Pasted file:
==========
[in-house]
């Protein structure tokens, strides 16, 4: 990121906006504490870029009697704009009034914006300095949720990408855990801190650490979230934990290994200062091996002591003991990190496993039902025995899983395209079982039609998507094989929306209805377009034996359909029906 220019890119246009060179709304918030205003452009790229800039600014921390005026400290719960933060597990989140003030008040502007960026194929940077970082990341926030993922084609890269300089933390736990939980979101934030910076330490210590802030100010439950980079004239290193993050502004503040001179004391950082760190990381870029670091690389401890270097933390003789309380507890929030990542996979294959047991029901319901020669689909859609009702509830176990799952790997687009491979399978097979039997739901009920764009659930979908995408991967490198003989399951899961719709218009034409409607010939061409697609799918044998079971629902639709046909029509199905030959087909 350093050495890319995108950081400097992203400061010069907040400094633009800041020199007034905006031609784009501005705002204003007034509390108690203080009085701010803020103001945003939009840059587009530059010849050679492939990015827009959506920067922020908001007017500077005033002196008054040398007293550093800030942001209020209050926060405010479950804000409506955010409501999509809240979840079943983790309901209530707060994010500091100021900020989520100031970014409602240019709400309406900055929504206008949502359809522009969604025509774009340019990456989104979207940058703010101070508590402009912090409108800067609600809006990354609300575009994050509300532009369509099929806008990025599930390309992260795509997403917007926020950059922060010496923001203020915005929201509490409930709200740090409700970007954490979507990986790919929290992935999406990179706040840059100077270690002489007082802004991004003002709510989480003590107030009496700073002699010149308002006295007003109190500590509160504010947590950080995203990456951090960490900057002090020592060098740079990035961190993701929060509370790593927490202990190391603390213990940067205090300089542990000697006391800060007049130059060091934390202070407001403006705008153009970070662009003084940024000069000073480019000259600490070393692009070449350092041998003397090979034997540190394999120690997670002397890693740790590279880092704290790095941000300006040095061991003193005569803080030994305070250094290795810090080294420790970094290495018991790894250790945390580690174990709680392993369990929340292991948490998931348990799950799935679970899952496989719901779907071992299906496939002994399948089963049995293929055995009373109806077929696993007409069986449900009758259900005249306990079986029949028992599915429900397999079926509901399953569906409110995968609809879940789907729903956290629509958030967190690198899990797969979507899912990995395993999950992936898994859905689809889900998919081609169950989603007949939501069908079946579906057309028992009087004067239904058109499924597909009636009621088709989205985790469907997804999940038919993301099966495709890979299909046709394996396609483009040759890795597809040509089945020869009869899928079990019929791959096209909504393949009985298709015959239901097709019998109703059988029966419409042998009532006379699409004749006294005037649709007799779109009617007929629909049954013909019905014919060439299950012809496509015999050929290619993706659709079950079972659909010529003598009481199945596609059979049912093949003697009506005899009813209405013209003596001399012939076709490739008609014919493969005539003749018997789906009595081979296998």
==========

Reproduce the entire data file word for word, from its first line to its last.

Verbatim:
[in-house]
């Protein structure tokens, strides 16, 4: 990121906006504490870029009697704009009034914006300095949720990408855990801190650490979230934990290994200062091996002591003991990190496993039902025995899983395209079982039609998507094989929306209805377009034996359909029906 220019890119246009060179709304918030205003452009790229800039600014921390005026400290719960933060597990989140003030008040502007960026194929940077970082990341926030993922084609890269300089933390736990939980979101934030910076330490210590802030100010439950980079004239290193993050502004503040001179004391950082760190990381870029670091690389401890270097933390003789309380507890929030990542996979294959047991029901319901020669689909859609009702509830176990799952790997687009491979399978097979039997739901009920764009659930979908995408991967490198003989399951899961719709218009034409409607010939061409697609799918044998079971629902639709046909029509199905030959087909 350093050495890319995108950081400097992203400061010069907040400094633009800041020199007034905006031609784009501005705002204003007034509390108690203080009085701010803020103001945003939009840059587009530059010849050679492939990015827009959506920067922020908001007017500077005033002196008054040398007293550093800030942001209020209050926060405010479950804000409506955010409501999509809240979840079943983790309901209530707060994010500091100021900020989520100031970014409602240019709400309406900055929504206008949502359809522009969604025509774009340019990456989104979207940058703010101070508590402009912090409108800067609600809006990354609300575009994050509300532009369509099929806008990025599930390309992260795509997403917007926020950059922060010496923001203020915005929201509490409930709200740090409700970007954490979507990986790919929290992935999406990179706040840059100077270690002489007082802004991004003002709510989480003590107030009496700073002699010149308002006295007003109190500590509160504010947590950080995203990456951090960490900057002090020592060098740079990035961190993701929060509370790593927490202990190391603390213990940067205090300089542990000697006391800060007049130059060091934390202070407001403006705008153009970070662009003084940024000069000073480019000259600490070393692009070449350092041998003397090979034997540190394999120690997670002397890693740790590279880092704290790095941000300006040095061991003193005569803080030994305070250094290795810090080294420790970094290495018991790894250790945390580690174990709680392993369990929340292991948490998931348990799950799935679970899952496989719901779907071992299906496939002994399948089963049995293929055995009373109806077929696993007409069986449900009758259900005249306990079986029949028992599915429900397999079926509901399953569906409110995968609809879940789907729903956290629509958030967190690198899990797969979507899912990995395993999950992936898994859905689809889900998919081609169950989603007949939501069908079946579906057309028992009087004067239904058109499924597909009636009621088709989205985790469907997804999940038919993301099966495709890979299909046709394996396609483009040759890795597809040509089945020869009869899928079990019929791959096209909504393949009985298709015959239901097709019998109703059988029966419409042998009532006379699409004749006294005037649709007799779109009617007929629909049954013909019905014919060439299950012809496509015999050929290619993706659709079950079972659909010529003598009481199945596609059979049912093949003697009506005899009813209405013209003596001399012939076709490739008609014919493969005539003749018997789906009595081979296998």